I had mentioned several times, in the days and weeks leading up to the momentous occasion of our silver anniversary, how we should do something special this year. Fang agreed, but then I got busy doing something very exciting (more on that tomorrow!), Fangette required a boatload of money for college application costs, we bought several pieces of furniture, and blah, blah, blah, blah, blah. So, we didn’t make any big plans. Thank goodness for that!

I had to leave early this morning to get into the city — in order to do my very exciting thing! — and decided, before the day got away from me, that I would send Fang an anniversary text — he routinely “beats” me to these things, but I had to get up pretty early this morning, so I was able to be the one to actually “send” this text, rather than “receive” it, as I usually do! As an afterthought I also posted “Happy 25th Anniversary, Fang!” on my Facebook page. Shortly thereafter, Fang texted me, pointed out my mathematical error, and wished me a happy 24th anniversary. Oh, my God.

I had to change my Facebook status to “Oops, I’m an idiot” (or something of a similar nature). I called Fang and admonished him for allowing me to labor under this delusion for several weeks. I asked him why (WHY? WHY? WHY?) he hadn’t corrected me. Not surprisingly, he said that he didn’t hear me.

I’m not sure whether or not I believe him. You see, Fang has come to expect me to get this type of thing wrong. For example, he gets a little persnickety about the quirky habit that I have of not reading the cards that I give to people. If I like the picture and it’s in the proper section, I usually just buy it. To be fair, he wouldn’t characterize this habit as quirky. It’s highly likely that he would define it as lazy.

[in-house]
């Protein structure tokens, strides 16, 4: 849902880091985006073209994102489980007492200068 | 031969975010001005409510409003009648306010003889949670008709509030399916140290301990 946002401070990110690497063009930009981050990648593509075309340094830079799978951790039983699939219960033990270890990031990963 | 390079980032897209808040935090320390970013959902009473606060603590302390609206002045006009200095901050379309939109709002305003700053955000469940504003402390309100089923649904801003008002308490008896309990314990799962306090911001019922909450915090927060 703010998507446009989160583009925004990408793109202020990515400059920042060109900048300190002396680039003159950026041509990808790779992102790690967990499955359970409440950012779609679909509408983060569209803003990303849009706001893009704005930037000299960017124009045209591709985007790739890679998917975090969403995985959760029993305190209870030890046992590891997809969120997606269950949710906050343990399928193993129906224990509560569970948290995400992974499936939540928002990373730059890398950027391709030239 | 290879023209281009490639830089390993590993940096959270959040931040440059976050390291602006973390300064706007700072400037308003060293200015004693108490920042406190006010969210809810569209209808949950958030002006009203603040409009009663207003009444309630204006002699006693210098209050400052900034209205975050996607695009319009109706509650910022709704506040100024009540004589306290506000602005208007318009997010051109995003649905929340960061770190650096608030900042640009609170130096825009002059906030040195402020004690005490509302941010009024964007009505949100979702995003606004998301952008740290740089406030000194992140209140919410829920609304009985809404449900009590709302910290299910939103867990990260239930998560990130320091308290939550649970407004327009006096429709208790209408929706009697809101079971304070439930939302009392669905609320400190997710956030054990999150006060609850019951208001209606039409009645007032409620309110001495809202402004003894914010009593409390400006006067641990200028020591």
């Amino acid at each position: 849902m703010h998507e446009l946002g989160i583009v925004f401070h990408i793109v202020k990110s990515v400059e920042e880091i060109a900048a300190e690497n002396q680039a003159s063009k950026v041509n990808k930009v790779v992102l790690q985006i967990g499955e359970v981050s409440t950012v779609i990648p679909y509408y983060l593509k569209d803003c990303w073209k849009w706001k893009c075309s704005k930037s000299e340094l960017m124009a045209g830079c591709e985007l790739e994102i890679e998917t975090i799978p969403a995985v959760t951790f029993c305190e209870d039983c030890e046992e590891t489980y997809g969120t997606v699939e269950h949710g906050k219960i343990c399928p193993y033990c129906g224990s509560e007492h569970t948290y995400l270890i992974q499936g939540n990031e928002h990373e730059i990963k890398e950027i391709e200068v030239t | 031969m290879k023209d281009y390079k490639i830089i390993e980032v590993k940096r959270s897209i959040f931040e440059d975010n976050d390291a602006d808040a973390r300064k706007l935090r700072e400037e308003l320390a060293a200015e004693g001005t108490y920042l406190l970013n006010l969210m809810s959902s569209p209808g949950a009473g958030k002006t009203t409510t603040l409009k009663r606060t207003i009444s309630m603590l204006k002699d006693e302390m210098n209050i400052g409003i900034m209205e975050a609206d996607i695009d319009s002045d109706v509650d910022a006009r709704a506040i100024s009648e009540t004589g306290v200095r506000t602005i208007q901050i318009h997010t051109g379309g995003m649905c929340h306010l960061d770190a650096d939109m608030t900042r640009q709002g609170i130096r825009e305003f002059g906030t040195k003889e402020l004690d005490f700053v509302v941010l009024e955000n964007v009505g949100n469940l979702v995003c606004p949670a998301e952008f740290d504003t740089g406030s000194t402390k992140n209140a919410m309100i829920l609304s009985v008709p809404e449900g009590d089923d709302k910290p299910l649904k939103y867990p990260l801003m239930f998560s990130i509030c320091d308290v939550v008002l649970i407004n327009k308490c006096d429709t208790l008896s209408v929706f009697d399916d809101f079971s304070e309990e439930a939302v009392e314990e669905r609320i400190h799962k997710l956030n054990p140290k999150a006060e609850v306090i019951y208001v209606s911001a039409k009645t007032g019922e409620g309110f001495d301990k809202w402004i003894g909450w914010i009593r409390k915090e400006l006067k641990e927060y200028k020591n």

The funny thing about this method is that the only person that it ever backfires with is Fang. I have accidentally given him a Valentine’s Day card meant for a son, a birthday card designed for an African-American woman (I still contend that the Hallmark’s “Mahogany” collection is murky!), and a Father’s Day card better suited to someone with an estranged relationship.

Of course, this year he received a beautiful 25th anniversary card (one that I actually read!) and a silver picture frame. As for next year, he’ll just have to settle for the lovely 25th anniversary post that I had all ready to go today. I’m certainly not wasting the beautiful things that I wrote in honor of our 25th anniversary on something as mundane as a 24th anniversary. That’s for damn sure!

photo credit: rose

Black & White & Fuschia (Oh, My!)

Soap dispensers or instruments of torture? You decide!

Soap dispensers or instruments of torture? You decide!

Fang is on vacation this week and I, too, took a few days off. I figured that we could spend some time together and I could get some things accomplished. We did a little antiquing the other day — I managed to score some very cool old hooks for the bathroom. We even managed to have a nice lunch, a brief stroll by the Hudson, and an ice cream cone. That was a nice day.

Yesterday? Not so much.

To say that I got up on the wrong side of the bed yesterday would be an understatement! No amount of coffee or Candy Crush Saga or (gasp!) even writing would break the mood. Everyone and everything annoyed me. Thank God I didn’t have to go to work. Fang might feel differently about that, though. I’ll bet if you ask him he’d tell you that he wished I had gone to work instead of spending the day with him.

Part of the problem was that I had an agenda AND Fang had an agenda. Sadly, we were of two VERY different minds regarding our plans for yesterday. He wanted to putter around. I wanted to go to the fabric store. I needed to get my hands on some more black Waverly toile to complete yet another project. I had recently realized that I had employed some faulty math when I purchased the original cut of the fabric, which meant that I would only be able to cover one-and-a-half seat cushions, instead of the two that need covering. (Half a seat is one of those units of measurement — kind of like 2.4 children — that doesn’t actually exist in the real world!)